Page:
Writing off a worthless stock
Founded in by brothers Tom and David Gardner, The Motley Fool helps millions of people attain financial freedom through our website, podcasts, books, newspaper column, radio show, and premium investing services. We've all made an investing mistake, and suffered the consequences.
Luckily, Uncle Sam makes taking stock losses a little easier by giving investors the opportunity to write off losses at tax time. Under the tax code, investors can write off any amount of losses against their gains.
Thus, it's possible that if you take a very large tax loss in one year, you'll be able to write off a portion of your losses for years and years to come. Maximizing your tax losses The tax code is written such that short- and long-term capital gains and losses must first offset losses of the same type.
Thus, short-term losses should offset short-term gains, and long-term losses would offset long-term gains. However, if your losses from one type exceed the gains of the same kind, you can apply the excess to another type of gain. Ideally, you'd want to match long-term losses with short-term gains. Short-term gains are taxed at the highest rate under the tax code, because short-term capital gains are treated as ordinary income and taxed at your marginal tax rate.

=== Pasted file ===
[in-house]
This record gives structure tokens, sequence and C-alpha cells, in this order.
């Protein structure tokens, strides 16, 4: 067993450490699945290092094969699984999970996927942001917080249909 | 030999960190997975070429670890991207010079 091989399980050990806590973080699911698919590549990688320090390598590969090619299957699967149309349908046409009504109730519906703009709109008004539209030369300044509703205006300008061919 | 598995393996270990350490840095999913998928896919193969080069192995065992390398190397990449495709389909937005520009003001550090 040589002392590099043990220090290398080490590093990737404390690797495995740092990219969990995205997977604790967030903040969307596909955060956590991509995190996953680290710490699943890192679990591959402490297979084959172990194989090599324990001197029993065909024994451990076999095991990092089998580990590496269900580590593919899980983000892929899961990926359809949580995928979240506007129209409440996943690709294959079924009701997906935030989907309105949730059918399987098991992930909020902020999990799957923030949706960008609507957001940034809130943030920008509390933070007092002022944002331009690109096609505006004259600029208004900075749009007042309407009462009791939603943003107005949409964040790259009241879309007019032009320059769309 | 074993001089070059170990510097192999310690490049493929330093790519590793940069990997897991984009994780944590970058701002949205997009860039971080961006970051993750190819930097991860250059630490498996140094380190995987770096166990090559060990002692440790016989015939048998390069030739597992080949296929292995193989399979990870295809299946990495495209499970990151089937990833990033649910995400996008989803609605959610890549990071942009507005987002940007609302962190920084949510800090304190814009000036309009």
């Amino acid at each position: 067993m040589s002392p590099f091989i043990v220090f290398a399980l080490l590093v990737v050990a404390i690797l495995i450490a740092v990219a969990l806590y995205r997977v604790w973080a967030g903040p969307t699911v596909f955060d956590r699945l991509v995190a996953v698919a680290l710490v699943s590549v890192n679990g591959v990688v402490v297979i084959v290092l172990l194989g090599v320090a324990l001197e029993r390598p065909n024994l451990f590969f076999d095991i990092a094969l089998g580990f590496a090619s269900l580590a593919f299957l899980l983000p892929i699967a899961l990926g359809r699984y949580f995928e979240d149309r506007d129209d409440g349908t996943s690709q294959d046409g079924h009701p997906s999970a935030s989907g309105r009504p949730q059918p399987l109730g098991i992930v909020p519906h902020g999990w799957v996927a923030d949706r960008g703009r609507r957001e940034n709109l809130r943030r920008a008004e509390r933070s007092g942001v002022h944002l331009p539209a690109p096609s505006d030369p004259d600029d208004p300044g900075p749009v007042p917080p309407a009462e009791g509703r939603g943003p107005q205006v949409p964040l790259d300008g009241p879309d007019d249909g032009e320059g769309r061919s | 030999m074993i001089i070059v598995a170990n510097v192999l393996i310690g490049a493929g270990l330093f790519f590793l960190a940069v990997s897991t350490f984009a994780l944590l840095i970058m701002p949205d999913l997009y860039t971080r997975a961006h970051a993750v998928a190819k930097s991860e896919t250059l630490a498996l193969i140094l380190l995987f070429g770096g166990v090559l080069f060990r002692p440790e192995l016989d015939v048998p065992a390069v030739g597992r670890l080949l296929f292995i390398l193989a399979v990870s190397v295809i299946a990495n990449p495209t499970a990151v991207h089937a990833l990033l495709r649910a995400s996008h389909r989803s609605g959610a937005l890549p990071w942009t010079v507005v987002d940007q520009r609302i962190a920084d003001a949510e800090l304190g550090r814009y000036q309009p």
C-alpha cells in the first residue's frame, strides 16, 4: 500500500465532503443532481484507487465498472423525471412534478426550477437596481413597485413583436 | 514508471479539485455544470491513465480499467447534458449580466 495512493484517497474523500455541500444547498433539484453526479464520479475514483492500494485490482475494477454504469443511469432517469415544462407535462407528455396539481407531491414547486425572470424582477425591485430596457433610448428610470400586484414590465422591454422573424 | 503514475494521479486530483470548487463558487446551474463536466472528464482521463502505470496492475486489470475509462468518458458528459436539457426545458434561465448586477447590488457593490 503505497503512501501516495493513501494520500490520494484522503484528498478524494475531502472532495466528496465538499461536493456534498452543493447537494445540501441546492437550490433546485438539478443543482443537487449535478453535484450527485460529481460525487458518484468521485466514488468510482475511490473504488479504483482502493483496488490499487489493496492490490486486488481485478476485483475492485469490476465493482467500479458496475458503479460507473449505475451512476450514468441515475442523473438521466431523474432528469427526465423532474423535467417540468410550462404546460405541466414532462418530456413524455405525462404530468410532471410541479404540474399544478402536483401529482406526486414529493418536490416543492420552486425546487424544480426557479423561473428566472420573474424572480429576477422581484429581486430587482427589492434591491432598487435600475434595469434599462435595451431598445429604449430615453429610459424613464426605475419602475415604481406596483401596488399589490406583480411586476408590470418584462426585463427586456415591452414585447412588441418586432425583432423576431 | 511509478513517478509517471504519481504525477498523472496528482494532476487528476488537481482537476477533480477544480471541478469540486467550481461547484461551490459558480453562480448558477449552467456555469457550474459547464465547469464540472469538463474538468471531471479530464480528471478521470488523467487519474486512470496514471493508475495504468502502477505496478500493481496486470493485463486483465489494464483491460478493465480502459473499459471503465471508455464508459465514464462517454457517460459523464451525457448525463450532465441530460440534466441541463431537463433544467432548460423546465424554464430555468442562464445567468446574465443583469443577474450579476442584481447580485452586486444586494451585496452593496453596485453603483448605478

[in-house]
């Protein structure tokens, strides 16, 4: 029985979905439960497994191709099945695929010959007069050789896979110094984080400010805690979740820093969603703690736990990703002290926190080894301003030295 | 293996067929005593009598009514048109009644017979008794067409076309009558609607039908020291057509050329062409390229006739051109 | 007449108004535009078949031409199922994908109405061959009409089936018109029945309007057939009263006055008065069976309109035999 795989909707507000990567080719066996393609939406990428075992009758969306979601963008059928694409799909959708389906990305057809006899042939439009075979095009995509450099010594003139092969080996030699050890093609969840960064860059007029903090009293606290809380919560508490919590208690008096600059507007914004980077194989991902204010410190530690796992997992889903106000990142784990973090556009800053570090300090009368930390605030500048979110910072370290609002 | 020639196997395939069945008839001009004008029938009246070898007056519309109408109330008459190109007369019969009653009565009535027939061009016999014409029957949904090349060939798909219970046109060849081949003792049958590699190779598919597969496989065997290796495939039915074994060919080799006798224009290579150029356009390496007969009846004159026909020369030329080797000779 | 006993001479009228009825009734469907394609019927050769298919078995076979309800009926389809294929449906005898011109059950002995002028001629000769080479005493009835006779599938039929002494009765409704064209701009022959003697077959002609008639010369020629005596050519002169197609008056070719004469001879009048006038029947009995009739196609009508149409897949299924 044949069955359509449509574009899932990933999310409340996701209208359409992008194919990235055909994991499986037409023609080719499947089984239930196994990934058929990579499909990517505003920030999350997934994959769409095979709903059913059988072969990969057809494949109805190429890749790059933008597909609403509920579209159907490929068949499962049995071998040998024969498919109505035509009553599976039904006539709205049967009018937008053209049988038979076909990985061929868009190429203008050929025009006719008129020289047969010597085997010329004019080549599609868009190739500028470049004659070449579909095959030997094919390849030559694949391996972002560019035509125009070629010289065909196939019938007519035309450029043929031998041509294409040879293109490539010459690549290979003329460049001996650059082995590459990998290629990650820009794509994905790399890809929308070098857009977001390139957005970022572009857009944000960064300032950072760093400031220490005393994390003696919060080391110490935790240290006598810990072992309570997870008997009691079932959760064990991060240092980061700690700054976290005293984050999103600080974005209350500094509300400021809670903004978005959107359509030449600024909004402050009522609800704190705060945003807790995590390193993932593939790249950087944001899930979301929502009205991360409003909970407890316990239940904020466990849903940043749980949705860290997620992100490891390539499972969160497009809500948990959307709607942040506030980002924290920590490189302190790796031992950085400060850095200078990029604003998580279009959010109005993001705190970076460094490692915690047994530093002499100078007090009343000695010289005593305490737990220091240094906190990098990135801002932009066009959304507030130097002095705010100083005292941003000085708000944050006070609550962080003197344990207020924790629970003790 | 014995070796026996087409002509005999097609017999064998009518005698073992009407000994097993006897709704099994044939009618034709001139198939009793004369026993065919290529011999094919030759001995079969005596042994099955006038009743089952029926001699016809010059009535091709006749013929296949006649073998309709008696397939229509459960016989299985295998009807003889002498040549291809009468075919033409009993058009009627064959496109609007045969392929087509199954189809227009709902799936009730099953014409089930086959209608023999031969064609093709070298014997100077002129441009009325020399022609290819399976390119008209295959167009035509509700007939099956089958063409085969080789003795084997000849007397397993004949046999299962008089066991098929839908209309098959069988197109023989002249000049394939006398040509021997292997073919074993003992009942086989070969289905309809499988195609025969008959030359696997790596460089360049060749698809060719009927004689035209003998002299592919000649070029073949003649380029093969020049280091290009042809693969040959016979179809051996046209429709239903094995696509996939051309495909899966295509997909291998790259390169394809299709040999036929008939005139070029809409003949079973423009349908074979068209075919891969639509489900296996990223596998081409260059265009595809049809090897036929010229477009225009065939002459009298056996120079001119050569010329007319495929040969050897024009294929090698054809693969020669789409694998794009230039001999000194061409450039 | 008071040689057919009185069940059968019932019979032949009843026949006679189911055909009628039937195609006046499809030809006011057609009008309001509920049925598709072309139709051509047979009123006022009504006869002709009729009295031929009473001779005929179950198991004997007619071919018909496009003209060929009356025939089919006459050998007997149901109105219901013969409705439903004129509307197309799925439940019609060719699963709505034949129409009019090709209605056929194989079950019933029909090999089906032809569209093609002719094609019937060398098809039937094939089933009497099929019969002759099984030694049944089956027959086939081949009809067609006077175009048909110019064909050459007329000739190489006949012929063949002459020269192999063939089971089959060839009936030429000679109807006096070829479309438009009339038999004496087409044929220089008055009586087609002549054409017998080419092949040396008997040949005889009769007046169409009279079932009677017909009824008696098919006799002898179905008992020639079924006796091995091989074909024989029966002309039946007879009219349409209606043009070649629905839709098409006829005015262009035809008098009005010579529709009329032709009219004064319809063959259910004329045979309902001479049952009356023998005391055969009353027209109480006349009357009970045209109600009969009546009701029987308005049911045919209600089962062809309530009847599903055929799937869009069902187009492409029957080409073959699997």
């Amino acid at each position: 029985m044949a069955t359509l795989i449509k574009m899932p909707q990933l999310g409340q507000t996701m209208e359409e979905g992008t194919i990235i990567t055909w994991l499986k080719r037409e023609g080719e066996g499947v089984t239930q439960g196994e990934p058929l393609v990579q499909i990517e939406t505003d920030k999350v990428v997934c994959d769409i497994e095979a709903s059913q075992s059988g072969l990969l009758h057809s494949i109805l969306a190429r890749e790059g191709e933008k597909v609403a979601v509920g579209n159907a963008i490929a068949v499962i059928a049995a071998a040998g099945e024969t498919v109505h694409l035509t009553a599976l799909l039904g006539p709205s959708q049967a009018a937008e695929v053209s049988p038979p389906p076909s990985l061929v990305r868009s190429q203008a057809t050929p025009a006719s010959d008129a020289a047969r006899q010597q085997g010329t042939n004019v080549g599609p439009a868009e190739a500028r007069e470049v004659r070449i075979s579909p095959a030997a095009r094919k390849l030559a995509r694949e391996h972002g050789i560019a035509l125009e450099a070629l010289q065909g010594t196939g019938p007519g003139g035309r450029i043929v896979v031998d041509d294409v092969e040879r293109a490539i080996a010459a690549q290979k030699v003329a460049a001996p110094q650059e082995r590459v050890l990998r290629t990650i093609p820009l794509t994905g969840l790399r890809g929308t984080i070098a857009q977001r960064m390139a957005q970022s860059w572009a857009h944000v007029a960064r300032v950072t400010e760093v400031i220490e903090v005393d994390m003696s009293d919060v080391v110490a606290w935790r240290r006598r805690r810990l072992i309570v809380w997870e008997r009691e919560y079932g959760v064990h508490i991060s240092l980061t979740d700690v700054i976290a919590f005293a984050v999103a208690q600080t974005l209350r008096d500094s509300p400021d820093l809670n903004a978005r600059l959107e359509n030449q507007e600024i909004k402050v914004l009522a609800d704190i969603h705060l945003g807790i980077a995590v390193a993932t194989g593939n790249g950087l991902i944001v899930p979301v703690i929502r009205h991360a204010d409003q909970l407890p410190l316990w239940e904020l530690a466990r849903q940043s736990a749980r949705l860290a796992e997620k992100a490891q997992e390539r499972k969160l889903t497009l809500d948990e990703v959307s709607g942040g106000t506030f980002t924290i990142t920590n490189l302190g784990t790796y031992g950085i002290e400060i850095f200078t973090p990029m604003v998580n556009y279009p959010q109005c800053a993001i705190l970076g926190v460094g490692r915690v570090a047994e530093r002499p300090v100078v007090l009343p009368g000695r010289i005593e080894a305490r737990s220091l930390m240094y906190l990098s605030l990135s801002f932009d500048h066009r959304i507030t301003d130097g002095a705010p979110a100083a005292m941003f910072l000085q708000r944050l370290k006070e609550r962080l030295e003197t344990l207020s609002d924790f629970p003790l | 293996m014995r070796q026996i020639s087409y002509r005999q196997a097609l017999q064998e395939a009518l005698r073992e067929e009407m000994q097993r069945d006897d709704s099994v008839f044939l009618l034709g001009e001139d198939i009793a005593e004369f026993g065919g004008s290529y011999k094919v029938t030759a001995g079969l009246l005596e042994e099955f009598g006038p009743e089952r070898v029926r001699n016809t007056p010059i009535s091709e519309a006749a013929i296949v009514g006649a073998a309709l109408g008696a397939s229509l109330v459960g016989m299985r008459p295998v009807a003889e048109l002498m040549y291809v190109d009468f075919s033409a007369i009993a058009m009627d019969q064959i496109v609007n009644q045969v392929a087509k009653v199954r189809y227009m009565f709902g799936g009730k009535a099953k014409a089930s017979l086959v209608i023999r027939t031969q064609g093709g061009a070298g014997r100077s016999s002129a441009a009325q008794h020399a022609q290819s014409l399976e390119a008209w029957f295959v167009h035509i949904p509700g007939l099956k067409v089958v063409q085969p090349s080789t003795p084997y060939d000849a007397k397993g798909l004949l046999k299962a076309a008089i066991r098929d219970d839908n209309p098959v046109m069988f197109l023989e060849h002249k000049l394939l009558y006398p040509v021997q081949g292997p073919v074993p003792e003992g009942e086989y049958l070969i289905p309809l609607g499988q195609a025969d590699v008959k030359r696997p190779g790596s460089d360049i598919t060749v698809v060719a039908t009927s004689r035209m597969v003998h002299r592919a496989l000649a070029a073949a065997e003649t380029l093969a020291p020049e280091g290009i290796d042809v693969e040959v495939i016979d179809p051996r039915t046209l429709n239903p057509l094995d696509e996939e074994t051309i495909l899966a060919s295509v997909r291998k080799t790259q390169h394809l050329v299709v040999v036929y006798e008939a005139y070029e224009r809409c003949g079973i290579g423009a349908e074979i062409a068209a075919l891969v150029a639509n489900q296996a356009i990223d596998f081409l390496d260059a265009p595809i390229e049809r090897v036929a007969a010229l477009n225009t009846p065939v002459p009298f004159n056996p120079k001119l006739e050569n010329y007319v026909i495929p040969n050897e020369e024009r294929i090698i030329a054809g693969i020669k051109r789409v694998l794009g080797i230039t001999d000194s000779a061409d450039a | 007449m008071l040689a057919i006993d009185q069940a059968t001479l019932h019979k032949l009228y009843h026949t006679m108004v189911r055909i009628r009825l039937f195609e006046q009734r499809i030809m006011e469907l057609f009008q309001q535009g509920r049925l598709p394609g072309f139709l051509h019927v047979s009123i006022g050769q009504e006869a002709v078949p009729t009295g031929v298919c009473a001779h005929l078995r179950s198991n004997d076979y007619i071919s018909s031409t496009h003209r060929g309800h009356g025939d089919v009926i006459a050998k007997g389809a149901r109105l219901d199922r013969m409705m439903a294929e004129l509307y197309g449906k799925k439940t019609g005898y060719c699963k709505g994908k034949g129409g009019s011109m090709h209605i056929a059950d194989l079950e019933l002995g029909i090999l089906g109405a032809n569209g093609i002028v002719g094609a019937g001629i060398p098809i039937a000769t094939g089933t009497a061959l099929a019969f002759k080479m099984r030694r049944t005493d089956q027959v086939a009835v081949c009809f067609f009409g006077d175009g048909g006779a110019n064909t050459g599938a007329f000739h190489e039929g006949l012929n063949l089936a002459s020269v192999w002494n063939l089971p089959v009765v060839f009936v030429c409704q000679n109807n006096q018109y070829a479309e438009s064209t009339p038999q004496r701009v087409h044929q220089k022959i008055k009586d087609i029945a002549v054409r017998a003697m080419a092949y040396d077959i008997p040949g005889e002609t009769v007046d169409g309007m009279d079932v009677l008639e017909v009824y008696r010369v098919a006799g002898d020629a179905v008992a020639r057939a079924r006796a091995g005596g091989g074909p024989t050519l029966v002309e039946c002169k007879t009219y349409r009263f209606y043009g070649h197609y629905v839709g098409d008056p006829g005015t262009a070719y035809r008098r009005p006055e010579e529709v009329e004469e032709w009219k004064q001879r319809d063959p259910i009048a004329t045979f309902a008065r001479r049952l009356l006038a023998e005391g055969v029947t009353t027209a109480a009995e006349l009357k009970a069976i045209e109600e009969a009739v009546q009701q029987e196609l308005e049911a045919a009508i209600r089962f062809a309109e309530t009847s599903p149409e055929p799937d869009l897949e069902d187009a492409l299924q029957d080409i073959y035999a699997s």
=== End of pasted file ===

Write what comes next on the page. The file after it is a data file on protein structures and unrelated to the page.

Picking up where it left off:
Financial advisors and accountants can help a lot here.
Proper tax planning suggests you should seek to minimize or offset short-term capital gains whenever possible because short-term gains are taxed at the highest rate.
Of course, the best way to avoid all this trouble is to make investments in a tax-deferred account like a k or Individual Retirement Account IRA. In doing so, you'll be able to buy and sell freely without consideration for differences in taxation. Save the space in your tax-deferred accounts for investments that generate a lot of taxable gains or losses, and put the most passive investments in a taxable account.
Capital gains are the United States' only voluntary tax. You decide when to pay taxes by deciding when you sell an investment to lock in a gain. If you see any issues with this page, please email us at knowledgecenter fool.
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How to Write Off Stock Market Losses | eHow
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How Much to Write Off on Your Taxes With a Loss in Stocks Smart tax planning can save you a fortune on your tax bill. Here's how to maximize your capital gains and losses, and how much you can write off each year on your taxes. How to Invest in Stocks.
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